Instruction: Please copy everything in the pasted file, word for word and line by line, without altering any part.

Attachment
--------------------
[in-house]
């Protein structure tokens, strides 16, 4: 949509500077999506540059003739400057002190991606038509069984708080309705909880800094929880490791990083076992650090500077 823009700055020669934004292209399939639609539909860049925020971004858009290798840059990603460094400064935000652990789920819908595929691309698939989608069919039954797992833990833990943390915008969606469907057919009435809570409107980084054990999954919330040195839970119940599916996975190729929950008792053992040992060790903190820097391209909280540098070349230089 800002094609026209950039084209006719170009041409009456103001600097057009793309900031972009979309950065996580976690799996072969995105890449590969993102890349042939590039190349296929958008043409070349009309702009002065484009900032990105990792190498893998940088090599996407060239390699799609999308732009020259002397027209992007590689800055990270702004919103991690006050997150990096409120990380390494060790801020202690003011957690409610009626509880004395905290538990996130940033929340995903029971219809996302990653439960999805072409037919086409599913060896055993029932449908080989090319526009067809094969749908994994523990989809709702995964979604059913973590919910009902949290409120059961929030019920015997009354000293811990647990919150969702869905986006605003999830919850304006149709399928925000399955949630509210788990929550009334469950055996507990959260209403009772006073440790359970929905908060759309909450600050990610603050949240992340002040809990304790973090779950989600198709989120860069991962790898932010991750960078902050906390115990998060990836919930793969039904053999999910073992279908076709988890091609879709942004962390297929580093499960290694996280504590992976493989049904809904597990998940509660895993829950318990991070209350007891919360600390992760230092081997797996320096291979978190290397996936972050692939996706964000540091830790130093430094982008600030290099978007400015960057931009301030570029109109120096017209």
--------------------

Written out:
[in-house]
């Protein structure tokens, strides 16, 4: 949509500077999506540059003739400057002190991606038509069984708080309705909880800094929880490791990083076992650090500077 823009700055020669934004292209399939639609539909860049925020971004858009290798840059990603460094400064935000652990789920819908595929691309698939989608069919039954797992833990833990943390915008969606469907057919009435809570409107980084054990999954919330040195839970119940599916996975190729929950008792053992040992060790903190820097391209909280540098070349230089 800002094609026209950039084209006719170009041409009456103001600097057009793309900031972009979309950065996580976690799996072969995105890449590969993102890349042939590039190349296929958008043409070349009309702009002065484009900032990105990792190498893998940088090599996407060239390699799609999308732009020259002397027209992007590689800055990270702004919103991690006050997150990096409120990380390494060790801020202690003011957690409610009626509880004395905290538990996130940033929340995903029971219809996302990653439960999805072409037919086409599913060896055993029932449908080989090319526009067809094969749908994994523990989809709702995964979604059913973590919910009902949290409120059961929030019920015997009354000293811990647990919150969702869905986006605003999830919850304006149709399928925000399955949630509210788990929550009334469950055996507990959260209403009772006073440790359970929905908060759309909450600050990610603050949240992340002040809990304790973090779950989600198709989120860069991962790898932010991750960078902050906390115990998060990836919930793969039904053999999910073992279908076709988890091609879709942004962390297929580093499960290694996280504590992976493989049904809904597990998940509660895993829950318990991070209350007891919360600390992760230092081997797996320096291979978190290397996936972050692939996706964000540091830790130093430094982008600030290099978007400015960057931009301030570029109109120096017209």